"Extreme: the most remote in any direction; outermost or farthest: the extreme edge of the field." (American Heritage Dictionary)
Judge Samuel Alito, President Bush's nominee to the Supreme Court, applied for a promotion while working in the Reagan administration. His 1985 application read, in part: "I am particularly proud of my contributions in recent cases in which the government has argued in the Supreme Court that racial and ethnic quotas should not be allowed and that the Constitution does not protect a right to an abortion."
Sen. Ted Kennedy, D-Mass., a member of the Senate Judiciary Committee, immediately pounced. These "extreme statements," said Kennedy, were "deeply troubling." Sen. Charles E. Schumer, D-N.Y., said the application raised questions about Alito's "ideological" position. The New York Times followed up with an obligatory editorial also denouncing as "extreme" Alito's assertion that "the Constitution does not protect the right to an abortion."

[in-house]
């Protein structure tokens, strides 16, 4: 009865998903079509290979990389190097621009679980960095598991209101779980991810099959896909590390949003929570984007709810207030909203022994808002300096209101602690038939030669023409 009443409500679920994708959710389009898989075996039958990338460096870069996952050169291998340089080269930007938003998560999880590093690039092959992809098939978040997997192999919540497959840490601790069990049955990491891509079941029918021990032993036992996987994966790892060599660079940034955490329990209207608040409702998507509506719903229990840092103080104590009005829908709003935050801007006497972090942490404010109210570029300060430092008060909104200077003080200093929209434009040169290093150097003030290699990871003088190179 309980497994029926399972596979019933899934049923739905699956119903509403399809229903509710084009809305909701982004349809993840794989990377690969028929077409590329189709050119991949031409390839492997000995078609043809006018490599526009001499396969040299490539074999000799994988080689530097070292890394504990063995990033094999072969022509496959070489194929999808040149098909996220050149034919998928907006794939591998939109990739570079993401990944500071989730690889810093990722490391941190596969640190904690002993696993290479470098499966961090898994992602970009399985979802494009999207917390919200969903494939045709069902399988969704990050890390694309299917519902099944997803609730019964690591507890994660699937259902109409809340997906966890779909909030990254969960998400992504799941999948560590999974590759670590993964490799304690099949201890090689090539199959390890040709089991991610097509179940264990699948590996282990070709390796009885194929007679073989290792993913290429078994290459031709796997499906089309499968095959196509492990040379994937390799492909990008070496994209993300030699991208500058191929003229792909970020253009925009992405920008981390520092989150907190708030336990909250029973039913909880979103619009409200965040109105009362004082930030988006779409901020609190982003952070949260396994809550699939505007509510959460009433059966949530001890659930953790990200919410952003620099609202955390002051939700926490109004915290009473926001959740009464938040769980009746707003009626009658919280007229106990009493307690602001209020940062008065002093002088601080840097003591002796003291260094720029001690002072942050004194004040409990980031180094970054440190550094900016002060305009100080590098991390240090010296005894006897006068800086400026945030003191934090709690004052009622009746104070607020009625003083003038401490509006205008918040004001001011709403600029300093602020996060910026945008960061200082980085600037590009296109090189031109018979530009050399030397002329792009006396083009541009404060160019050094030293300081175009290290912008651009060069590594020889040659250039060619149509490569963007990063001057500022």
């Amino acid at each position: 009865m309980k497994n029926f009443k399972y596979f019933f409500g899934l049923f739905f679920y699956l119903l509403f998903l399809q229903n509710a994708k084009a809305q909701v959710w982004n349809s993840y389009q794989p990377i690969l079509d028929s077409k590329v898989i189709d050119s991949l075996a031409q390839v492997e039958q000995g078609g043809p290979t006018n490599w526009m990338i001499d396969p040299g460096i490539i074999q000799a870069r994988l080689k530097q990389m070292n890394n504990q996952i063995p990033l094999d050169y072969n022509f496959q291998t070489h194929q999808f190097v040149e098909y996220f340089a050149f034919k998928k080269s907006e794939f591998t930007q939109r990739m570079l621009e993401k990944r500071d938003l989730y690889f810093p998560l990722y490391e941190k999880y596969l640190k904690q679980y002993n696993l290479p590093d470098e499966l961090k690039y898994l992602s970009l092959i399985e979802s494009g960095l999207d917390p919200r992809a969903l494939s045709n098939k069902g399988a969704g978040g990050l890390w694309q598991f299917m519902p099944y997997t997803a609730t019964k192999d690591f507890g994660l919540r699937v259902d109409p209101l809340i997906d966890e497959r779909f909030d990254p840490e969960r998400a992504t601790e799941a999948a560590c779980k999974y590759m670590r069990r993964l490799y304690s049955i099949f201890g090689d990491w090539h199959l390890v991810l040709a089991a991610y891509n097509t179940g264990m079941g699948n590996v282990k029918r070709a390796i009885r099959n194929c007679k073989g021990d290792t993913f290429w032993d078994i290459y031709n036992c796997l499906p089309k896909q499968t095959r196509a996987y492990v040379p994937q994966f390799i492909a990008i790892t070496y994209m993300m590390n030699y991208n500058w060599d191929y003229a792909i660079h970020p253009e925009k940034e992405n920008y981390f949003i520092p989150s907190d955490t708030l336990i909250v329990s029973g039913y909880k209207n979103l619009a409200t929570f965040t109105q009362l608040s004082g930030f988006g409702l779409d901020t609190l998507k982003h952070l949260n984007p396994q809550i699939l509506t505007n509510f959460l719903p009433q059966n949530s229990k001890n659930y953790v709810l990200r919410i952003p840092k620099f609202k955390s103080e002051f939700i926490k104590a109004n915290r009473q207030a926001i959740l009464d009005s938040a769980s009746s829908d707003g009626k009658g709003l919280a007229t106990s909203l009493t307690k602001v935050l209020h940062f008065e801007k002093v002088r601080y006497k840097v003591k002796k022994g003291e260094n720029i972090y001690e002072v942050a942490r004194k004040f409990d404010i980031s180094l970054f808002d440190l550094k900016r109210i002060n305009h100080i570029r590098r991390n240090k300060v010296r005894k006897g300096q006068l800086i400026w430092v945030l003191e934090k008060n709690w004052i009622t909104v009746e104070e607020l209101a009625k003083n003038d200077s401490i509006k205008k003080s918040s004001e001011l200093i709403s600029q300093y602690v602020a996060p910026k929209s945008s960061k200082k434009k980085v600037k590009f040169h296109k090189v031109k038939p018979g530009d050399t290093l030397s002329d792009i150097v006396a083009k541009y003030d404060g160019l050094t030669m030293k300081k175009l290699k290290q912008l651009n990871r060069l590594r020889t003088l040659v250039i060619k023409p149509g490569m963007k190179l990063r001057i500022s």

When did opposition to quotas become "extreme"?
Quotas -- except when imposed by court order to redress a past pattern of discrimination -- have always been illegal. Paul Igasaki, vice chairman of the Equal Opportunity Employment Commission under Bill Clinton, said in 1995: "As a general rule, current law abhors and bans quotas."
About "quotas," President John F. Kennedy, in a 1963 interview, said, "The Negro community did not want job quotas to compensate for past discrimination. . . . I don't think quotas are a good idea. I think it is a mistake to begin to assign quotas on the basis of religion or race -- color -- nationality. . . . On the other hand, I do think that we ought to make an effort to give a fair chance to everyone who is qualified -- not through a quota -- but just look over our employment rolls, look over our areas where we are hiring people and at least make sure we are giving everyone a fair chance. But not hard and fast quotas. . . . We are too mixed, this society of ours, to begin to divide ourselves on the basis of race or color."